Scientists believe that the Earth's magnetic poles are not about to flip.

According to a new study, the Earth's geomagnetic field that scientists have warned about for hundreds and years isn't about suddenly turning over.

05 July 2022 Tuesday 14:21
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Scientists believe that the Earth's magnetic poles are not about to flip.

According to a new study, the Earth's geomagnetic field that scientists have warned about for hundreds and years isn't about suddenly turning over.

Now, it appears that the magnetic North Pole will continue to be in the north, while the magnetic South Pole will stay south for at least a few thousand more years.

Andreas Nilsson, geoscientist at Sweden's Lund University, stated in an email that "In the geoologic time perspective" we are currently in a period with a very strong geomagnetic fields. "So we still have a lot of work to do before the polarity reverses."

Nilsson was the principal author of the National Academy of Sciences' research that examined a significant weakness in the geomagnetic field called the South Atlantic Anomaly (or SAA).

The study shows that the Earth's magnetic fields have been steadily declining since the 1840s when the first geomagnetic observatories were established. However, the SAA weaknesses have grown over time.

Scientists have speculated that the strength of the geomagnetic field is declining just before it reverses in its direction. This has been suggested by layers of rock that were laid over many millions of years and that show previous reversals.

New research shows that large geomagnetic anomalies were previously observed, but only in geological times.

These anomalies usually disappear a few hundred year later, and Nilsson stated that there is no indication that the SAA will be different.

Nilsson and his collaborators studied the changes in Earth's magnetic field over the past 9,000 years. They looked at iron in volcanic rocks, sea sediments, and even burned archaeological artifacts.

These include clay pots that were fired in ancient kilns thousands years ago and which may contain small amounts iron ore called magite. Nilsson stated that the magnetite lost its alignment during the firing process and that the geomagnetic fields magnetized the grains again when they cooled. This resulted in a record about the strength of the field.

The current state of Earth's magnetic field, according to the study, is very similar to the one that existed in 600 BC. This was when two major weaknesses were present over the Pacific Ocean.

However, the anomalies over the Pacific have disappeared over the next 1,000 years and it's probable that the SAA will also disappear, Nilsson stated -- probably in 300 years. This will leave a stronger and evener geomagnetic field.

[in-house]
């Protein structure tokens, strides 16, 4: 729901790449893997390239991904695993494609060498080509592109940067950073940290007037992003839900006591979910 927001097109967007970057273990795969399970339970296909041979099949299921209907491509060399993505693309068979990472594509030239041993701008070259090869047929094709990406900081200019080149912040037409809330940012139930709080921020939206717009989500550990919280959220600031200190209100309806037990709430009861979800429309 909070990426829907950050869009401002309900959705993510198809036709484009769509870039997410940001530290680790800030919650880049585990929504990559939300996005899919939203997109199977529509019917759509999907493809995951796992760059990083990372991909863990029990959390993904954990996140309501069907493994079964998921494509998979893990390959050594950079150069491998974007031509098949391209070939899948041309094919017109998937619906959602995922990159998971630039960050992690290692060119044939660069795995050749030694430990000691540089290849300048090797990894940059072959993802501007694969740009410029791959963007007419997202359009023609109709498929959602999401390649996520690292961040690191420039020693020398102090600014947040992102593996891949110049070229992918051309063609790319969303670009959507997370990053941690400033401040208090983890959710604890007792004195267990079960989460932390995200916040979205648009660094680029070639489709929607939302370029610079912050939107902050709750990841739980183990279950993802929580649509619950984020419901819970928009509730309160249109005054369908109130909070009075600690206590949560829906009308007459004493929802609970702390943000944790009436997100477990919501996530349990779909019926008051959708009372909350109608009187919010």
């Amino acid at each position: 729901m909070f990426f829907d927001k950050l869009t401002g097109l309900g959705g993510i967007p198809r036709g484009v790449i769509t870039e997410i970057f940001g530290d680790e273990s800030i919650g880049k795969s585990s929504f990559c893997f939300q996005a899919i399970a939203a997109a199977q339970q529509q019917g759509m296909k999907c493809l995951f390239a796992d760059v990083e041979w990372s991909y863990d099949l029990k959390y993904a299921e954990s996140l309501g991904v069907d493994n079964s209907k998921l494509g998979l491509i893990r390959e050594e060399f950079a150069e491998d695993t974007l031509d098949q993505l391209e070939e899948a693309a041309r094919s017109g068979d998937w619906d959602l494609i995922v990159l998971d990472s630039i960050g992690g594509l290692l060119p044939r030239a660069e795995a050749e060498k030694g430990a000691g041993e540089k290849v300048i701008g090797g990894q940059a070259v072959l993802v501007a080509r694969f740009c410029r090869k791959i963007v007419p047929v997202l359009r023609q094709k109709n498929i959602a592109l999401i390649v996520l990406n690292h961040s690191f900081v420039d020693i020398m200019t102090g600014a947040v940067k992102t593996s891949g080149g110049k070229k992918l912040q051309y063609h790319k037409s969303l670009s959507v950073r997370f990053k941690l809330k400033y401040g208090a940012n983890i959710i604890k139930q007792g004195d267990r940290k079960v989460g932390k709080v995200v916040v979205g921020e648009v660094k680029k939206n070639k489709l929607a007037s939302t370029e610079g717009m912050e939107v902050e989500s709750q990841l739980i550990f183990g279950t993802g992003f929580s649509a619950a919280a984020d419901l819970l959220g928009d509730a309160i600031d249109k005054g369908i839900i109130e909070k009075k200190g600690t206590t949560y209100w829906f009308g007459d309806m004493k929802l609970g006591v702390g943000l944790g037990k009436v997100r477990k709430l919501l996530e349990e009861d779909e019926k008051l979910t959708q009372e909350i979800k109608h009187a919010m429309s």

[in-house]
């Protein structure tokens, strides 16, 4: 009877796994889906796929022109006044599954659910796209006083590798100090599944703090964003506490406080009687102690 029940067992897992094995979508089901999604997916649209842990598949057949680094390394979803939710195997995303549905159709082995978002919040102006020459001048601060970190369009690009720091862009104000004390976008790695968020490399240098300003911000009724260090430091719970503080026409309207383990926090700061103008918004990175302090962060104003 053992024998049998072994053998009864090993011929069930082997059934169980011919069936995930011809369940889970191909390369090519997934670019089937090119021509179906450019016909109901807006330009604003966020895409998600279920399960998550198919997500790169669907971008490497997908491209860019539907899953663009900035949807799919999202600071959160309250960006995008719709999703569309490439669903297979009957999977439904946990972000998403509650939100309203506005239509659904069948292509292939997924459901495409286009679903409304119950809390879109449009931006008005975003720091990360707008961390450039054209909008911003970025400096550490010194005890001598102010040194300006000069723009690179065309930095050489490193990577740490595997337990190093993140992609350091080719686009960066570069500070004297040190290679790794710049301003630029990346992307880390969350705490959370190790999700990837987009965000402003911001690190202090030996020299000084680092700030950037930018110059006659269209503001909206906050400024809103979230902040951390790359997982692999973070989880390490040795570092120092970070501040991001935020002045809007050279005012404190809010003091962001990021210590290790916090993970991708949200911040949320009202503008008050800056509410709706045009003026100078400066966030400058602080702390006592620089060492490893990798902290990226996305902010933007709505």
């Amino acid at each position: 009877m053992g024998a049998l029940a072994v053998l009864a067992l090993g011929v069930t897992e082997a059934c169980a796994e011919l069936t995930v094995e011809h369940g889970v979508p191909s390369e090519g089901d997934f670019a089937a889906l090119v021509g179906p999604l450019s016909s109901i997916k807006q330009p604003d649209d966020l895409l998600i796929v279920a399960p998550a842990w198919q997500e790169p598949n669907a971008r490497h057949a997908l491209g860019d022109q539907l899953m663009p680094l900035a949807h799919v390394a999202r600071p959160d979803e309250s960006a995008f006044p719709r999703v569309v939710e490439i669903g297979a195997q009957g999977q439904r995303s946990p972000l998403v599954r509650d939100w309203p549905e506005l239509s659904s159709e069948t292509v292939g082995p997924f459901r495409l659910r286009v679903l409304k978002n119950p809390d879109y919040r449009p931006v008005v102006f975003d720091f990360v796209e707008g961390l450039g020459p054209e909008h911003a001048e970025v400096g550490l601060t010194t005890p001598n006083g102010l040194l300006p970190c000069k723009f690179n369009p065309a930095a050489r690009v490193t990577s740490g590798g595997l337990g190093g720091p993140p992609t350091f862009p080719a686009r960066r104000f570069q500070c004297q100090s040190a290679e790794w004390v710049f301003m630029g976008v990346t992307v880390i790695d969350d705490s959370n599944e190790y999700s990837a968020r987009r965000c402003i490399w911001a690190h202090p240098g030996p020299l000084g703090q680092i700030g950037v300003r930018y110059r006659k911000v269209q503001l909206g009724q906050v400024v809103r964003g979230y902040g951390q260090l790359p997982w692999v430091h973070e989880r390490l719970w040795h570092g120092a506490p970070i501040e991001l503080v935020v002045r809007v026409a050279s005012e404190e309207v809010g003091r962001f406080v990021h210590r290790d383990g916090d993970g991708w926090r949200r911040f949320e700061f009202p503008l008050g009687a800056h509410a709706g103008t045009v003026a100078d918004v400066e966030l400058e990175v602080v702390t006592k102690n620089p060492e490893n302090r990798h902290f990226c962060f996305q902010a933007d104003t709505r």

Although it wouldn't be catastrophic for the geomagnetic field, it would be very inconvenient.

Scientists believe the field is created by the flow of molten steel at the Earth's core (1,800 miles below the surface). It protects against dangerous solar radiation and makes magnetic compasses function.

Geomagnetic field reverses 10 times in just 2.6 million years, according to geological studies. This was the Brunhes Matuyama reversal, which occurred around 780,000 years ago.

However, the process is tied to the movements of the molten core and scientists don't know when the next reversal will take place.

Adrian Muxworthy, an Imperial College London professor of Earth magnetism and who was not involved in the study, stated that "The Earth's magnetic fields reverse on average every 300-400 thousand years." "But it's chaotic. It's not a regular thing. It has happened for periods of up to 30,000,000 years. But it isn't a regular phenomenon.

He said that geological records from previous reversals have shown that it can take between 500 and 2,000 years for Earth's magnetic fields to fully reverse. They grow gradually weaker in one direction and stronger in the other.

Muxworthy points out that, while modern navigation systems like the Global Positioning System, (GPS) rely on orbiting satellites for their positioning, the navigational satellites still rely upon the geomagnetic fields for their alignments.

He said that it is possible that satellites located in low orbits, which are projected by the Earth’s magnetic field, could be damaged by higher amounts of solar radiation during field reversals. However, they could be made heavier to protect them.

The geomagnetic field at its weakest would be around 20 percent of the current level. This would cause increased solar radiation at surface which, though unlikely to have any significant impact on life, would increase the strength of the geomagnetic fields.

A complete field reversal would have the curious side effect of making auroras all over the planet.

Muxworthy stated that "it would actually be quite thrilling." "Just like we get the Northern Lights and the Southern Lights now, we'd be able to see them at any latitude, even over the Equator."

Nilsson warns that although his South Atlantic Anomaly study suggests that it will disappear without any trouble in a few hundred year, there is still the possibility that the Earth's magnet field will begin to reverse, even though scientists don't see any evidence that it will.



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